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NSA Chief Predicts 'Traumatic' Cyber Attack Within Next Decade

WASHINGTON – The National Security Agency (NSA) chief told a congressional panel last week several foreign countries have infiltrated the computers of critical industries of the United States to obtain information that could be used for a destructive attack.

NSA Director Adm. Michael Rogers, who took the helm of the agency in April, said that foreign criminal gangs have traditionally hacked into U.S. commercial systems to steal information that they could use or sell for a profit. But a new trend is emerging as these groups and foreign governments are increasingly cooperating with one another.

U.S. intelligence officials have seen these criminal groups acting “as a surrogate” for other groups and nations wanting to “obscure their fingerprints,” he said.

Rogers said some nations have developed the capabilities to infiltrate the networks of industrial-control systems used to operate critical infrastructure, such as the power grid, nuclear power plants, air traffic control, and subway systems.

“We see them attempting to steal information on how our systems are configured, the very schematics of most of our control systems, down to engineering level of detail so they can look at where are the vulnerabilities, how are they constructed, how could I get in and defeat them,” he testified before the House Intelligence Committee. “We’re seeing multiple nation-states invest in those kinds of capabilities.”

A recent report by Mandiant, a security company, found that Chinese government hackers have stolen information relating to intellectual property from several U.S. companies to support Chinese state-owned enterprises. The report also stated that Chinese government hackers have stolen data from a power-systems manufacturer.

Asked whether China was the only nation investing heavily in these capabilities, Rogers said there are “one or two others” that are attempting to do reconnaissance on U.S. industrial-control systems and learn more about the nation’s networks of critical infrastructure.

“There shouldn’t be any doubt in our minds that there are nation-states and groups out there that have the capability . . . to shut down, forestall our ability to operate our basic infrastructure, whether it’s generating power across this nation, whether it’s moving water and fuel,” he said. “Those tend to be the biggest focus areas that we have seen.”

The Department of Homeland Security issued an alert earlier this month that identified malicious software implanted in the software that runs some of the nation’s critical infrastructure. Sources told ABC News they have found evidence that Russian hackers believed to be sponsored by the Russian government inserted the malicious software.

Another “coming threat,” Rogers warned, is an increase of cyber attacks on mobile devices. He said the increase in popularity due to their appeal as “vehicles to enhance our productivity” makes them ideal targets for hackers.

“The flipside is those same things that make [them] attractive…the ability to use [them] in all sorts of environments almost universally in any place…also represents an increased potential for vulnerability,” he said.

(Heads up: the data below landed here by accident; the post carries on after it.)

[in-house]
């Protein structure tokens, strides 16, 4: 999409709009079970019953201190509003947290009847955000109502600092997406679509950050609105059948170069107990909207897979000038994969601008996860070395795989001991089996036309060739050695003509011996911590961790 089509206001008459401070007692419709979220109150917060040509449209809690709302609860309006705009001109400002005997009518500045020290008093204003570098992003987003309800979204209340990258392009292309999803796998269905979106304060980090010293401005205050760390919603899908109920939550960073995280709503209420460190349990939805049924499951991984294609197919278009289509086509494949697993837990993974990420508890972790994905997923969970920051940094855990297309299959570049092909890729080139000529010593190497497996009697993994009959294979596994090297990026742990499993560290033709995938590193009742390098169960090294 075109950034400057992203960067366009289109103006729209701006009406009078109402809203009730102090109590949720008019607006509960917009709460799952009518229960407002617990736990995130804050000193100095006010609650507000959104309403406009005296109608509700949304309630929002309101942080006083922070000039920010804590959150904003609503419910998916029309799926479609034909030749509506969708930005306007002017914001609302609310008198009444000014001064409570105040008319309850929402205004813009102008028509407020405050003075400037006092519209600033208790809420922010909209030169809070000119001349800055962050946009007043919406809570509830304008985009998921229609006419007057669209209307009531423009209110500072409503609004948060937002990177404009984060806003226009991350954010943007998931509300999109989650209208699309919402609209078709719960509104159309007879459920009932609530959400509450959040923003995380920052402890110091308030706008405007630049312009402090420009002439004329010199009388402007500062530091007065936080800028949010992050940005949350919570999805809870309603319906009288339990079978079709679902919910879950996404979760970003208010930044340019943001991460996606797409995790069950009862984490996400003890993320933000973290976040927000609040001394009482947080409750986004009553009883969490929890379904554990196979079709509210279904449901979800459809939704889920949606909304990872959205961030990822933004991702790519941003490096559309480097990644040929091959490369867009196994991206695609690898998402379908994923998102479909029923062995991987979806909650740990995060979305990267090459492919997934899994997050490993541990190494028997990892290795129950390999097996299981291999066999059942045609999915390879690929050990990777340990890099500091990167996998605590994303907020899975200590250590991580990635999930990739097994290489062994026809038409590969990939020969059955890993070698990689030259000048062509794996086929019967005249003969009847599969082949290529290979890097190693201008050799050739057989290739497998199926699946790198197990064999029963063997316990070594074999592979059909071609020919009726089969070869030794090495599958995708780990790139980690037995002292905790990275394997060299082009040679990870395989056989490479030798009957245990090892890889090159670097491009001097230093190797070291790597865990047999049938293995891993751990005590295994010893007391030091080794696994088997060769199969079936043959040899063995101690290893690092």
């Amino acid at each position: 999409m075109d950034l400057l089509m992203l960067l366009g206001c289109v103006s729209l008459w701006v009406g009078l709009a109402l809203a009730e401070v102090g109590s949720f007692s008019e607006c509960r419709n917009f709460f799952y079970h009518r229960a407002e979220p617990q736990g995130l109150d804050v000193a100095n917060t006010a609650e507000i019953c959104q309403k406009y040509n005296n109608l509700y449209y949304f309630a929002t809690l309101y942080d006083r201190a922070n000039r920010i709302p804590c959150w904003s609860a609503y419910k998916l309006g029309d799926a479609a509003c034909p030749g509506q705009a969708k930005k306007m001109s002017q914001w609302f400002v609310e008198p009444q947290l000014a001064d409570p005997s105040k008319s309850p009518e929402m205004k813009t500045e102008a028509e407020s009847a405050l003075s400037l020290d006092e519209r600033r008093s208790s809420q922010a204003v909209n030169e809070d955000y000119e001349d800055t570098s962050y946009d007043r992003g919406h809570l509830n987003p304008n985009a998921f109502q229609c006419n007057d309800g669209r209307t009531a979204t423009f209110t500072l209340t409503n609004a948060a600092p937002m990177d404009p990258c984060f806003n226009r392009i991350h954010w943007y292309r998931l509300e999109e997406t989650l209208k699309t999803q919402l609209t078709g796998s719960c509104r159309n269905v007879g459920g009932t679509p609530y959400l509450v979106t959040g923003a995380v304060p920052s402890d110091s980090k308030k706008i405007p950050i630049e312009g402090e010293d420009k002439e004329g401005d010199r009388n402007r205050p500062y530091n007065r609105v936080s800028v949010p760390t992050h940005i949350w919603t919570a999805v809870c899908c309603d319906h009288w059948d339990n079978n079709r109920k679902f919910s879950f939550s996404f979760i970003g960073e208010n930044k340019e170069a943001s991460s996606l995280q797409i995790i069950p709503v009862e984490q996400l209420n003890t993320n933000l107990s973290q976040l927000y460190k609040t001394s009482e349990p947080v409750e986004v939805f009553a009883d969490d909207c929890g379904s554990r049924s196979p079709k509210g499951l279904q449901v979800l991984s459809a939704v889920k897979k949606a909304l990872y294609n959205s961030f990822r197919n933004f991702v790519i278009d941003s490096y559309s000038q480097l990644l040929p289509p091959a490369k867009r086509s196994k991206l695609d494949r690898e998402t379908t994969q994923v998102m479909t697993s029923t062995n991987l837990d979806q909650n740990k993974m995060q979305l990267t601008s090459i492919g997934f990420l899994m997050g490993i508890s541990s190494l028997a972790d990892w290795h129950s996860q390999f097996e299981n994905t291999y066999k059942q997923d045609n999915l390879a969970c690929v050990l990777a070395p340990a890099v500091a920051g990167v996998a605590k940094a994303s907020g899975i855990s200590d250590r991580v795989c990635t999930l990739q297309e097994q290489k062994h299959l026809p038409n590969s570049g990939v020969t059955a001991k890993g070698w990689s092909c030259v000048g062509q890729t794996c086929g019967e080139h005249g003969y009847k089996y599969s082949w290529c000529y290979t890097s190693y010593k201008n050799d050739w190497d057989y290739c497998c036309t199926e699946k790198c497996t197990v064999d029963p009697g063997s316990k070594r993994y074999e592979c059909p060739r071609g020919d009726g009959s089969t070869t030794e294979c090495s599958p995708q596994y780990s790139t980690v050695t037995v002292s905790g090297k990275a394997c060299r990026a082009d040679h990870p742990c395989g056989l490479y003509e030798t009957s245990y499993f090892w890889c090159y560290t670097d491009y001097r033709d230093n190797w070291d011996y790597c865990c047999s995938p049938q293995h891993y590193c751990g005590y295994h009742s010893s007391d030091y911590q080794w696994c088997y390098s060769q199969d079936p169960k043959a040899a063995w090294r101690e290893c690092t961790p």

Rogers said he expects a major cyber attack against the U.S. within the next decade.

“I fully expect that during my time as a commander, we are going to be tasked with defending critical infrastructure in the United States,” he said. “It’s only a matter of the when, not the if, that we’re going to see something traumatic. …I bet it happens before 2025.”

Rogers is also the head of U.S. Cyber Command, the military division responsible for U.S. offensive and defensive strategies in cyberspace. The command, which was established in 2009, is the central hub for the other U.S. military cyber commands.

Defense Secretary Chuck Hagel has called for Cyber Command to have more than 6,000 staff by 2016. Rogers noted that the command is “moving along in that journey,” meeting about 40 percent of the personnel target.

The NSA chief said two things are needed to address cyber threats: information-sharing legislation and international norms of behavior for cyberspace.

“We need to develop a set of norms and behaviors that we can fundamentally agree with as a starting point for how we’re going to behave and act within this environment,” Rogers said.

House Intelligence Committee Chairman Mike Rogers (R-Mich.) said the federal government has “an obligation to help the private sector by sharing this threat information about potential attacks before they happen.”

“Most of our critical infrastructure providers are doing their best to better secure their networks. But if they get attacked by an adversary with the resources and capabilities of a nation-state like China or Russia or Iran, it certainly isn’t a fair fight,” Rogers said.

Rogers, who is retiring from Congress after his current term, and Rep. Dutch Ruppersberger (D-Md.), the committee’s top Democrat, urged their Senate colleagues for passage in the lame-duck session of a bill that would permit sharing of cyber threat information between the private sector and the government. The House passed its version of the bill, sponsored by Rogers and Ruppersberger, in April 2013, but it drew a veto threat from the White House and generated widespread opposition due to privacy concerns.

Leaders from the intelligence committees in both chambers have been meeting regularly and “working closely” on the issue, Ruppersberger said.